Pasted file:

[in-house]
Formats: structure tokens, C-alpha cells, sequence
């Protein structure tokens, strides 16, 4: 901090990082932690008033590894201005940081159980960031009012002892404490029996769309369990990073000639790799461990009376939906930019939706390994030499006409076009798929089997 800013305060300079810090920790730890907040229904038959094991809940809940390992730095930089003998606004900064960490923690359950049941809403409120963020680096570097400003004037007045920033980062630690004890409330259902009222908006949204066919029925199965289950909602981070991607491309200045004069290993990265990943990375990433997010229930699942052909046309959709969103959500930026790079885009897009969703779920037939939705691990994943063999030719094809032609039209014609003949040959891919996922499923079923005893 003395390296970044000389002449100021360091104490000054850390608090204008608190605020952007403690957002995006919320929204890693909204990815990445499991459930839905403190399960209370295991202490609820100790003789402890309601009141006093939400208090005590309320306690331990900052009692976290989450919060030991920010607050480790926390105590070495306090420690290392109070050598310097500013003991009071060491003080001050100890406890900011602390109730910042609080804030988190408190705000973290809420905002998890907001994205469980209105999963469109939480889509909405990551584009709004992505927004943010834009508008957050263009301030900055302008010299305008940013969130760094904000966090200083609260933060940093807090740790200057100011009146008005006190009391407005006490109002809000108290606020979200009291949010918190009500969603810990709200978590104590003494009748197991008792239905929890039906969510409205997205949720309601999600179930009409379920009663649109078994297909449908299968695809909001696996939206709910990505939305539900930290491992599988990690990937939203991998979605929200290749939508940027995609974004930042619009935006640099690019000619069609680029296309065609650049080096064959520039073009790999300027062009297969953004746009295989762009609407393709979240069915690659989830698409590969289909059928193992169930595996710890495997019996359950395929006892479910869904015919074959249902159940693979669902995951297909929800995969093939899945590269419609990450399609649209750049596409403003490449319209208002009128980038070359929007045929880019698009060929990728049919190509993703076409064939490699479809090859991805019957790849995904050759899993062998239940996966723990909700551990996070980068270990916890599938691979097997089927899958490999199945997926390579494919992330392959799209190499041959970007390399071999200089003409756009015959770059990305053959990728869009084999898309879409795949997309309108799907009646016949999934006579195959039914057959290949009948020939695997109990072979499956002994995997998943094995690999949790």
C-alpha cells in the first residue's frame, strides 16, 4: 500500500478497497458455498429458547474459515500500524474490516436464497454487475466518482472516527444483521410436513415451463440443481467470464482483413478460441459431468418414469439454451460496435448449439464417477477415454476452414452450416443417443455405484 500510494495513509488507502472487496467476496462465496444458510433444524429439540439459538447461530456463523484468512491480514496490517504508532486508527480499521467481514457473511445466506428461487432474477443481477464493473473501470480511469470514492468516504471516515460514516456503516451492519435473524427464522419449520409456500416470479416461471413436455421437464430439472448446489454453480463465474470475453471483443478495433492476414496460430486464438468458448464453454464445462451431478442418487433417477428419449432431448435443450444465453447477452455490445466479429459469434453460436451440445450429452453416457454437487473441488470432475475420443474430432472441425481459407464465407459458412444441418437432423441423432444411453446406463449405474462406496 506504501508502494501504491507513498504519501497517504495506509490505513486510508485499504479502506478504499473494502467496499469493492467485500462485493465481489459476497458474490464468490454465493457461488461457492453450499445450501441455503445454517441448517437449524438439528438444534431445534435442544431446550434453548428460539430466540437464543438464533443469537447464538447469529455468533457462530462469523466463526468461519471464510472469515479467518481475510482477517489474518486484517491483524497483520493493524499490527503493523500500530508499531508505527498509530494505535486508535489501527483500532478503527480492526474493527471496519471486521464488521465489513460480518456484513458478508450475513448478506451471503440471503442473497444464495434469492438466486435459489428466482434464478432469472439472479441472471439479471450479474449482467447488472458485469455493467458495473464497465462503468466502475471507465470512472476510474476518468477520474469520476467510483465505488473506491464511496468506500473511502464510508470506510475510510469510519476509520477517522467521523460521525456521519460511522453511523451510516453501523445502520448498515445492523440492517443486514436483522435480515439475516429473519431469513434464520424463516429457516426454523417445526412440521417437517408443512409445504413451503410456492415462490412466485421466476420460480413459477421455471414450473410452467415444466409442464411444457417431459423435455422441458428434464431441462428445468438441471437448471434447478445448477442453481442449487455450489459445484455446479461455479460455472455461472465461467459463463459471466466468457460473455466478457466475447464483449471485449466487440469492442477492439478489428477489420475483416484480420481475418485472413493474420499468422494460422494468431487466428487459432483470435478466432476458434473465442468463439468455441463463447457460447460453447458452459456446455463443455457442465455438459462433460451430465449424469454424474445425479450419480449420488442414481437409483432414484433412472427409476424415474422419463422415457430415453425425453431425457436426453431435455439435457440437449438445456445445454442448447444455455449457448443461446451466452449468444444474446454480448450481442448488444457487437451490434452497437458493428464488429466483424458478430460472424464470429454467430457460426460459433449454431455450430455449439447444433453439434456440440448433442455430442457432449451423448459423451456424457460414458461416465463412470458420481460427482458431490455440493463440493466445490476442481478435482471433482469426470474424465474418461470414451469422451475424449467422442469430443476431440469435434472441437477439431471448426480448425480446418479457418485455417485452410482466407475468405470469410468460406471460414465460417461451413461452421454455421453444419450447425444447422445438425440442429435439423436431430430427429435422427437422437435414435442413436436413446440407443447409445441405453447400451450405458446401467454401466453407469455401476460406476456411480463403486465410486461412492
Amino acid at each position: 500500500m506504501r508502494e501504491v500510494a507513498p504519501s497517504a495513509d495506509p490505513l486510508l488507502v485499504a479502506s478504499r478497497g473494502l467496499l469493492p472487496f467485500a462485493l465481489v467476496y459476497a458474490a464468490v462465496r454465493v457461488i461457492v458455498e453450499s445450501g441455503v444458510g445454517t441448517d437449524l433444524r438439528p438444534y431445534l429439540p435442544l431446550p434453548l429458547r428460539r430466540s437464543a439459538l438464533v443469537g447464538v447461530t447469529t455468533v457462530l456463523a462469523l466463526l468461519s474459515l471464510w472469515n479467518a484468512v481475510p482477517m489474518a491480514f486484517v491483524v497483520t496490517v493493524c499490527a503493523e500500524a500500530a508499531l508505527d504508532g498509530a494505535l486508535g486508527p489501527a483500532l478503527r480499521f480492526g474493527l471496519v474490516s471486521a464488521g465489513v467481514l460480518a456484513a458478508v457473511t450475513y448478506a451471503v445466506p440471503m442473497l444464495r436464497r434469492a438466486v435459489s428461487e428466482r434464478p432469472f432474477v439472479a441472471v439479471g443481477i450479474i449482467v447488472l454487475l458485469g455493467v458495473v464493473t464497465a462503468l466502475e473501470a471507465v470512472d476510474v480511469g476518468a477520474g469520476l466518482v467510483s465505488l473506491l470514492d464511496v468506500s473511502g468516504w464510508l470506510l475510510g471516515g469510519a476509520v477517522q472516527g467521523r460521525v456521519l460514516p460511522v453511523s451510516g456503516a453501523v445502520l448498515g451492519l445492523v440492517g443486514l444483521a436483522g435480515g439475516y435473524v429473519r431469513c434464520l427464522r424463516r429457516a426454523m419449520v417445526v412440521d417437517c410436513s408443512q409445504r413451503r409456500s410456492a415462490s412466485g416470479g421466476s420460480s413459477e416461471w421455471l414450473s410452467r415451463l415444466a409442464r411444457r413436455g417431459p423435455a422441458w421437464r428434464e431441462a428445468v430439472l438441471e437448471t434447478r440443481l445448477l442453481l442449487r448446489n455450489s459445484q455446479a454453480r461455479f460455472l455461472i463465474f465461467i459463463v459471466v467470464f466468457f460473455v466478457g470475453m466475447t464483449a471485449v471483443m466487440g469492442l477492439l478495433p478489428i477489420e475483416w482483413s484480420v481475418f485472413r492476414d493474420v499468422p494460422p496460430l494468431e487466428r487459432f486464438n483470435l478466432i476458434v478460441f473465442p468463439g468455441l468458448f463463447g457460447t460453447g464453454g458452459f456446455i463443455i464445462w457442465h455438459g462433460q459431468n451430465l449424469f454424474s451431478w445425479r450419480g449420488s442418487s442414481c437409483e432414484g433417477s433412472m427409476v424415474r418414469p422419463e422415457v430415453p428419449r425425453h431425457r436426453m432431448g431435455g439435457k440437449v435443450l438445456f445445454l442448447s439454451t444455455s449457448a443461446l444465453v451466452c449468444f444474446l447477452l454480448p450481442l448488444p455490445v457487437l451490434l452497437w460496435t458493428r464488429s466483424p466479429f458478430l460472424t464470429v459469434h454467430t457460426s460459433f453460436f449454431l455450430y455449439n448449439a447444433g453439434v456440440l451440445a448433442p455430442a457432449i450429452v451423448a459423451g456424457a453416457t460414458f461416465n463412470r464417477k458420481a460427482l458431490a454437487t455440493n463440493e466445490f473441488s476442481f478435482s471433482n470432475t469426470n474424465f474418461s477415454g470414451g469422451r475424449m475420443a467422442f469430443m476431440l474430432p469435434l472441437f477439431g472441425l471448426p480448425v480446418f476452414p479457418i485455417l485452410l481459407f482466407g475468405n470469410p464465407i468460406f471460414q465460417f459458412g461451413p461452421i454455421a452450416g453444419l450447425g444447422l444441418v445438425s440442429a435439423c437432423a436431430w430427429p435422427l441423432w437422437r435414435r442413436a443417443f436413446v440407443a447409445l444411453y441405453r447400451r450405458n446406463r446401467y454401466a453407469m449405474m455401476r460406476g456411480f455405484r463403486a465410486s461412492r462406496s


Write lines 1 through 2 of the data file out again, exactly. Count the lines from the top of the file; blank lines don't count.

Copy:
[in-house]
Formats: structure tokens, C-alpha cells, sequence